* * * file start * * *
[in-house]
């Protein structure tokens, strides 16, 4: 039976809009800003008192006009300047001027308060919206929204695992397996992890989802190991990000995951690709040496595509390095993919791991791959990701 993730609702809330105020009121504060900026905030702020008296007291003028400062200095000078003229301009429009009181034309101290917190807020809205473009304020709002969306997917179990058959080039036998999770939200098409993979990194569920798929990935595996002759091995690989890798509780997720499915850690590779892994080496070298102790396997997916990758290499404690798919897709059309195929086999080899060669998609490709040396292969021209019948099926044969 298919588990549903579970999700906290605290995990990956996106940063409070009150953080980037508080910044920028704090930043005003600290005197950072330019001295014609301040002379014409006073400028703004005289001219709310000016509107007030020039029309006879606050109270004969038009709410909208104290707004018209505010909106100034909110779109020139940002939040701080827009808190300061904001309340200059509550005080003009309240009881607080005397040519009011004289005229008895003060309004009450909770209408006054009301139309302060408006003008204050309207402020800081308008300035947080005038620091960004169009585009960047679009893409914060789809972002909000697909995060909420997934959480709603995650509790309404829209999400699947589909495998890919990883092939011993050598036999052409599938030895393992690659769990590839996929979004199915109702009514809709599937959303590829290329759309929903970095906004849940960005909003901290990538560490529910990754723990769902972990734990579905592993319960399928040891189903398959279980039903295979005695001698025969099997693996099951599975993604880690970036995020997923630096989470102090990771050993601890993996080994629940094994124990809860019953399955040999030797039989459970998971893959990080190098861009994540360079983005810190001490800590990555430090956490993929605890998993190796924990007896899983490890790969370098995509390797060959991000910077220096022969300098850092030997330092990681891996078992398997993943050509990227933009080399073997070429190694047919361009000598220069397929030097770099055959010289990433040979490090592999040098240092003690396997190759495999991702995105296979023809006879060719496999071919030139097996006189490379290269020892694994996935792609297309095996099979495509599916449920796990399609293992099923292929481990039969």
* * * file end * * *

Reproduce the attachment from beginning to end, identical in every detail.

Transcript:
[in-house]
């Protein structure tokens, strides 16, 4: 039976809009800003008192006009300047001027308060919206929204695992397996992890989802190991990000995951690709040496595509390095993919791991791959990701 993730609702809330105020009121504060900026905030702020008296007291003028400062200095000078003229301009429009009181034309101290917190807020809205473009304020709002969306997917179990058959080039036998999770939200098409993979990194569920798929990935595996002759091995690989890798509780997720499915850690590779892994080496070298102790396997997916990758290499404690798919897709059309195929086999080899060669998609490709040396292969021209019948099926044969 298919588990549903579970999700906290605290995990990956996106940063409070009150953080980037508080910044920028704090930043005003600290005197950072330019001295014609301040002379014409006073400028703004005289001219709310000016509107007030020039029309006879606050109270004969038009709410909208104290707004018209505010909106100034909110779109020139940002939040701080827009808190300061904001309340200059509550005080003009309240009881607080005397040519009011004289005229008895003060309004009450909770209408006054009301139309302060408006003008204050309207402020800081308008300035947080005038620091960004169009585009960047679009893409914060789809972002909000697909995060909420997934959480709603995650509790309404829209999400699947589909495998890919990883092939011993050598036999052409599938030895393992690659769990590839996929979004199915109702009514809709599937959303590829290329759309929903970095906004849940960005909003901290990538560490529910990754723990769902972990734990579905592993319960399928040891189903398959279980039903295979005695001698025969099997693996099951599975993604880690970036995020997923630096989470102090990771050993601890993996080994629940094994124990809860019953399955040999030797039989459970998971893959990080190098861009994540360079983005810190001490800590990555430090956490993929605890998993190796924990007896899983490890790969370098995509390797060959991000910077220096022969300098850092030997330092990681891996078992398997993943050509990227933009080399073997070429190694047919361009000598220069397929030097770099055959010289990433040979490090592999040098240092003690396997190759495999991702995105296979023809006879060719496999071919030139097996006189490379290269020892694994996935792609297309095996099979495509599916449920796990399609293992099923292929481990039969």